Tuesday, December 23, 2014

Support Lanes 101: To Dive or Peel

by Jerrod "Thousand Eyes" Steis

Choosing when to dive or peel is probably one of the biggest mistakes made in low ELO support. A lot of supports have kits that function well for both diving the enemy and keeping their carry safe. Doing the wrong one at the wrong time can cost your team the game. The full answer isn't as simple as “Oh, you’re Leona, you dive.” It requires an analysis of your own team, the enemy team, the status of both team's carries in terms of power and what cooldowns are available.

First, take a look at your own champion before anything else. What kind of support are you? Tanky supports have a better time diving the enemy than mage supports, but that alone doesn't decide it. Keep in mind, just because it is easy to dive doesn't mean you should. There are champions like Leona and Alistar that are great at diving into the fray and being a huge nuisance, but they sometimes have to sit back and peel. That being said, there are mages that can effectively “dive” or at the very least use their spells to interrupt the backline. Janna is great example of someone who fits that bill. She can throw tornadoes back deep and even flash ult if she wants to sacrifice herself to disrupt a fight in an extreme way.

Once you’ve established what your champion is best at, look at your team composition. Every decent team comp will have an ADC, the same one you helped grow and feed. Is this an ADC that needs to be protected and, if free from enemy interference, can win the game for you? An example of this kind of ADC would be Vayne or Kog Maw. These ADCs absolutely require help from somewhere if they want to stay alive long enough to output damage during a fight. Others, like Caitlyn or late game Tristana, are a bit safer in their range and escapes. They still are the backbone of damage on your team and need to stay alive.

Of course you could make the same argument for any ADC, so it’s kind of irrelevant in the grand scheme of it all. What is more important is looking at your solo lanes and junglers. Do you have an assassin or traditional mage in mid? Keep in mind that you’ll have a larger backline to keep safe in a fight if you have a mage, while assassins will need help creating picks and killing off the enemy. If you look over at top lane, you can have a multitude of different champions, and the same goes for jungle. There’s hyper tanks, bruisers, assassins, mages, supports, etc. Overall as a general rule, the more big bodies you have to clog up the middle of a fight, the more reasonable it is for you to dive. At least when looking purely at your own team's comp.

The reason for this is that you’ve got a much more cluttered area going on in the middle of the scuffle and as each of the team's tanks and bruisers are trying to get past each other, both ADCs will be outputting damage.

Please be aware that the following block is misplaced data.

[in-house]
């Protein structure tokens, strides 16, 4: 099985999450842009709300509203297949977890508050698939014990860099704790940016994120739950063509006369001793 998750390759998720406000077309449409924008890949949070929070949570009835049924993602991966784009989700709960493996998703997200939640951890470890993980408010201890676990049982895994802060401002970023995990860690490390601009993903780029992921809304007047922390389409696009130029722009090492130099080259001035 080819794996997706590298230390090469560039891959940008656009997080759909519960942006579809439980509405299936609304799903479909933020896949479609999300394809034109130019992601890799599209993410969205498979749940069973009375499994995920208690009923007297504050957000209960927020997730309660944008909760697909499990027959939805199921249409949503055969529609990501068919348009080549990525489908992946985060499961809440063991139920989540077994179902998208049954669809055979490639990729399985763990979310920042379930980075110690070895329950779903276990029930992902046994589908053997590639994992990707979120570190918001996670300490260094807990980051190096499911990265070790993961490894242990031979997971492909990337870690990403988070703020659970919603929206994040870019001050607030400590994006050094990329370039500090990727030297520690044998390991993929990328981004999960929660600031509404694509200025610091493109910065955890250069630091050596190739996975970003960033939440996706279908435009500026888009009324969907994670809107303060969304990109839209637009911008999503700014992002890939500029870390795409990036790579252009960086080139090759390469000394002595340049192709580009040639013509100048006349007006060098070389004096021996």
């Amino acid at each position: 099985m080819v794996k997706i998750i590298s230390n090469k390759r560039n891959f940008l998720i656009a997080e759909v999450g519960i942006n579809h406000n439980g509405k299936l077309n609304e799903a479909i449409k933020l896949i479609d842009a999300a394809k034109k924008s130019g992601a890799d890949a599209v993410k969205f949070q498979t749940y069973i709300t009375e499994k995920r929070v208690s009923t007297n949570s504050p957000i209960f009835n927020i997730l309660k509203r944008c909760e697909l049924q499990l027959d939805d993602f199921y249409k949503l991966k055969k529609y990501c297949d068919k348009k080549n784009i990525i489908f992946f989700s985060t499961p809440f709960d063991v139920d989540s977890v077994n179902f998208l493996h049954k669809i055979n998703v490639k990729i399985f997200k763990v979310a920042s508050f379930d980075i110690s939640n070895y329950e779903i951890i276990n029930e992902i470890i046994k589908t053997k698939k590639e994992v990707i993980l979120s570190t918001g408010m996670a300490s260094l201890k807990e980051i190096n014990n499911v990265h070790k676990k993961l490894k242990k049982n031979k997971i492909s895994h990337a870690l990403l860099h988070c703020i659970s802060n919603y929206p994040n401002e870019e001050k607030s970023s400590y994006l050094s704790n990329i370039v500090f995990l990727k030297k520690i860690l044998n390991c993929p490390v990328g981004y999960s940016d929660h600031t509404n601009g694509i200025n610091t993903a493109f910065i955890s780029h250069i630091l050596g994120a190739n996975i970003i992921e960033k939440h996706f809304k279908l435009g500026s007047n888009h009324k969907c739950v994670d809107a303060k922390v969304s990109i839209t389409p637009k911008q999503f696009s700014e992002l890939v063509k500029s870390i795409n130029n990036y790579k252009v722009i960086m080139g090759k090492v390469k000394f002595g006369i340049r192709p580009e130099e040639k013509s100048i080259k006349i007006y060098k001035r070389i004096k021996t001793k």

Next up, you want to take a similar look at the enemy composition. Pick apart what their strengths are. Have they got an assassin like Zed that can jump into your team? That’s a point towards peeling in that case. If they have an Anivia, however, you can go in the other direction and try and get in her face.

Finally, what I could consider the most crucial part is evaluating the gold distribution. Once the teams have gotten into game a bit it’ll become clear who on the enemy team is a threat, and who on your team is dangerous as well. Going back to the Zed example, if the enemy Zed jumps on to your ADC in a fight, but he’s 0/4/1 and doesn't have any of his spike items(brut/botrk) he isn't going to do anything. If the carry is someone like Lucian or any other ADC with mobility, they can just kite him around and be fine. If the same Zed jumps in but instead of 0/4/1 he’s actually 3/0/2, then he is a problem and kiting him out most likely won’t be enough. You’ll have to sit back on your ADC and keep them safe.

You still want to do the same for your own team, too. If the enemy team wants to dive deep into your team to kill the 1/6/2 ADC while your solo laners go to town in their backline, don’t make the mistake of trying to help the ADC. While it’d be nice to have that ADC get back in the game, they are currently your weakest link and you need to play to your strengths. If you help the ADC rather than helping your solo lane bruisers/assassins you run the risk of having a lose/lose situation where both the ADC die and your solo laners didn't do enough. It’s a similar concept as when a jungler ganks a lane that’s already winning but a little bit. You put your eggs in the basket that looks like it’s gonna win.

As you can probably tell, trying to do this decision making on the fly is pretty hard. It’s one of the things that makes the professionals a cut above the average player. After you break it down a few times it gets more and more doable, eventually to the point that it becomes second nature. Learn your matchups and use them to help you understand what to do when, and don’t flounder in making your choice.

Look at your champ’s skills (Better at dive or peel?)
Look at your team’s skills and needs (Need lots of peel? Can dive free?)
Look at the enemy team’s skills and needs (They have a lot of protection? Want all over your carry?)
Look at how gold is distributed (Assassin fed, Carry not? Vice-Versa?)